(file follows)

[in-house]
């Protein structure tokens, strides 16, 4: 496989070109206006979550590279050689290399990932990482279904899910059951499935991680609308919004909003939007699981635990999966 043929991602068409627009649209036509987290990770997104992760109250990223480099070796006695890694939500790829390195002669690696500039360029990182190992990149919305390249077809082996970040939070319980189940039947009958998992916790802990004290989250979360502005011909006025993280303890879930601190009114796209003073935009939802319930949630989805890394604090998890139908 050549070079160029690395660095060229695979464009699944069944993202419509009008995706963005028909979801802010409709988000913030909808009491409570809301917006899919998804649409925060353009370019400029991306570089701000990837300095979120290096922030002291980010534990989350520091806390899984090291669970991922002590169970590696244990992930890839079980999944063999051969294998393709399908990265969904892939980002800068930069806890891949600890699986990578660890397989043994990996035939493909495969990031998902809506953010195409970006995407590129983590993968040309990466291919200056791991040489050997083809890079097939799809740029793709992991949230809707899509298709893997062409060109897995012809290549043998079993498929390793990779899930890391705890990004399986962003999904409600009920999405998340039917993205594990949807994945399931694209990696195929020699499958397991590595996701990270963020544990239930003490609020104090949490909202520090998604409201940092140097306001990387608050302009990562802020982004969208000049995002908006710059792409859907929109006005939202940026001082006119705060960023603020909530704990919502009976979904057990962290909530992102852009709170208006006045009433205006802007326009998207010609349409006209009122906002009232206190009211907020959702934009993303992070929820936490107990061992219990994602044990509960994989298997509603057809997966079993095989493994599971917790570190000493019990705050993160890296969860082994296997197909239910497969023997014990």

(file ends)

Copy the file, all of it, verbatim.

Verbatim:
[in-house]
């Protein structure tokens, strides 16, 4: 496989070109206006979550590279050689290399990932990482279904899910059951499935991680609308919004909003939007699981635990999966 043929991602068409627009649209036509987290990770997104992760109250990223480099070796006695890694939500790829390195002669690696500039360029990182190992990149919305390249077809082996970040939070319980189940039947009958998992916790802990004290989250979360502005011909006025993280303890879930601190009114796209003073935009939802319930949630989805890394604090998890139908 050549070079160029690395660095060229695979464009699944069944993202419509009008995706963005028909979801802010409709988000913030909808009491409570809301917006899919998804649409925060353009370019400029991306570089701000990837300095979120290096922030002291980010534990989350520091806390899984090291669970991922002590169970590696244990992930890839079980999944063999051969294998393709399908990265969904892939980002800068930069806890891949600890699986990578660890397989043994990996035939493909495969990031998902809506953010195409970006995407590129983590993968040309990466291919200056791991040489050997083809890079097939799809740029793709992991949230809707899509298709893997062409060109897995012809290549043998079993498929390793990779899930890391705890990004399986962003999904409600009920999405998340039917993205594990949807994945399931694209990696195929020699499958397991590595996701990270963020544990239930003490609020104090949490909202520090998604409201940092140097306001990387608050302009990562802020982004969208000049995002908006710059792409859907929109006005939202940026001082006119705060960023603020909530704990919502009976979904057990962290909530992102852009709170208006006045009433205006802007326009998207010609349409006209009122906002009232206190009211907020959702934009993303992070929820936490107990061992219990994602044990509960994989298997509603057809997966079993095989493994599971917790570190000493019990705050993160890296969860082994296997197909239910497969023997014990």